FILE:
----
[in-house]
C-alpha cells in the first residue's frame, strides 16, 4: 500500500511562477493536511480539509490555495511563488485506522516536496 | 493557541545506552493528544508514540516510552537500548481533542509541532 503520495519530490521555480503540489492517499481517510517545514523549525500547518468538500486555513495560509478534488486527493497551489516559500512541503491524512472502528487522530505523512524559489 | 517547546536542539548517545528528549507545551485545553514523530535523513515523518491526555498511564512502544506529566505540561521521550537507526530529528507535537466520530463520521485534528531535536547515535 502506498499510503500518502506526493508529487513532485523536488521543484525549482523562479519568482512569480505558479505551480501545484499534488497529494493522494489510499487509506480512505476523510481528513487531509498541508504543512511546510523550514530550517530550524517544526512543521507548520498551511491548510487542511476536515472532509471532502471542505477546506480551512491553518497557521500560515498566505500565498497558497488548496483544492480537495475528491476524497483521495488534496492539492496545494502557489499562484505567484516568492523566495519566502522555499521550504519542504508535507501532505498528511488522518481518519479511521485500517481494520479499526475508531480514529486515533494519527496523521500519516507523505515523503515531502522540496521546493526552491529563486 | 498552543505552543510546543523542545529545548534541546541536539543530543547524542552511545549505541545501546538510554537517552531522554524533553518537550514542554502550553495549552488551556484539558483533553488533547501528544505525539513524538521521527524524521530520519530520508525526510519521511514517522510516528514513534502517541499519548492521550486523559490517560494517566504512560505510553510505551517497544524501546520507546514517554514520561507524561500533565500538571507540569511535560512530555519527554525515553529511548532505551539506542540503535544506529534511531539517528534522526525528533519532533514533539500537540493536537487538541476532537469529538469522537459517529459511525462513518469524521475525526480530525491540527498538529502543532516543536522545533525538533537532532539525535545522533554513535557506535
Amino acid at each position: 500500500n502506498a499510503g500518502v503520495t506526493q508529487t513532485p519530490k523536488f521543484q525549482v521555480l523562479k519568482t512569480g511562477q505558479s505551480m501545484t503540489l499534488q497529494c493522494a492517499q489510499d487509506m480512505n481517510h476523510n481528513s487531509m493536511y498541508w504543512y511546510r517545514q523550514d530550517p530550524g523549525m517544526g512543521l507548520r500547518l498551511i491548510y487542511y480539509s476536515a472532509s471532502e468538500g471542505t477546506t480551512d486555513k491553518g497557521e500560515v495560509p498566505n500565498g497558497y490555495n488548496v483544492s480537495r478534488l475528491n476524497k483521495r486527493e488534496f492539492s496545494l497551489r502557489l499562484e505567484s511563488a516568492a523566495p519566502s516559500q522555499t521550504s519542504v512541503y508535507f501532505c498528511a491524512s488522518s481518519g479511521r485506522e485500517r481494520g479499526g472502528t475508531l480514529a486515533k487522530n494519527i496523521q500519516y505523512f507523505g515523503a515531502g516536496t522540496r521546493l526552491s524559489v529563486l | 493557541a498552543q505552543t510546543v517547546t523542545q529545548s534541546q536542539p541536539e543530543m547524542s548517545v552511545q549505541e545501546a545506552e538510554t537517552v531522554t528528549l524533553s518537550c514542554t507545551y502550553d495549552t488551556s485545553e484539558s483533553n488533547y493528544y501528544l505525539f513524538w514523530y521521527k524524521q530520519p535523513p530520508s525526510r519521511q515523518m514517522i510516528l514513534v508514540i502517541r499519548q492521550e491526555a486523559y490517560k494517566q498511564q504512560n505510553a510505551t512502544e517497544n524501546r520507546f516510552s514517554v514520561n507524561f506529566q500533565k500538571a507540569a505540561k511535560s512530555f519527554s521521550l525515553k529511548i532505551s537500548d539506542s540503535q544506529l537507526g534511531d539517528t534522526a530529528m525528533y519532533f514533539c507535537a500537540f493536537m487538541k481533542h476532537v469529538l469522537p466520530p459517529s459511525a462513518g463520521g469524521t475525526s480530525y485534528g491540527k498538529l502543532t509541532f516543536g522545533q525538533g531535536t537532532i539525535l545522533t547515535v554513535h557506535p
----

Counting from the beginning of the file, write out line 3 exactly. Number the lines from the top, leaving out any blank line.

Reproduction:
Amino acid at each position: 500500500n502506498a499510503g500518502v503520495t506526493q508529487t513532485p519530490k523536488f521543484q525549482v521555480l523562479k519568482t512569480g511562477q505558479s505551480m501545484t503540489l499534488q497529494c493522494a492517499q489510499d487509506m480512505n481517510h476523510n481528513s487531509m493536511y498541508w504543512y511546510r517545514q523550514d530550517p530550524g523549525m517544526g512543521l507548520r500547518l498551511i491548510y487542511y480539509s476536515a472532509s471532502e468538500g471542505t477546506t480551512d486555513k491553518g497557521e500560515v495560509p498566505n500565498g497558497y490555495n488548496v483544492s480537495r478534488l475528491n476524497k483521495r486527493e488534496f492539492s496545494l497551489r502557489l499562484e505567484s511563488a516568492a523566495p519566502s516559500q522555499t521550504s519542504v512541503y508535507f501532505c498528511a491524512s488522518s481518519g479511521r485506522e485500517r481494520g479499526g472502528t475508531l480514529a486515533k487522530n494519527i496523521q500519516y505523512f507523505g515523503a515531502g516536496t522540496r521546493l526552491s524559489v529563486l | 493557541a498552543q505552543t510546543v517547546t523542545q529545548s534541546q536542539p541536539e543530543m547524542s548517545v552511545q549505541e545501546a545506552e538510554t537517552v531522554t528528549l524533553s518537550c514542554t507545551y502550553d495549552t488551556s485545553e484539558s483533553n488533547y493528544y501528544l505525539f513524538w514523530y521521527k524524521q530520519p535523513p530520508s525526510r519521511q515523518m514517522i510516528l514513534v508514540i502517541r499519548q492521550e491526555a486523559y490517560k494517566q498511564q504512560n505510553a510505551t512502544e517497544n524501546r520507546f516510552s514517554v514520561n507524561f506529566q500533565k500538571a507540569a505540561k511535560s512530555f519527554s521521550l525515553k529511548i532505551s537500548d539506542s540503535q544506529l537507526g534511531d539517528t534522526a530529528m525528533y519532533f514533539c507535537a500537540f493536537m487538541k481533542h476532537v469529538l469522537p466520530p459517529s459511525a462513518g463520521g469524521t475525526s480530525y485534528g491540527k498538529l502543532t509541532f516543536g522545533q525538533g531535536t537532532i539525535l545522533t547515535v554513535h557506535p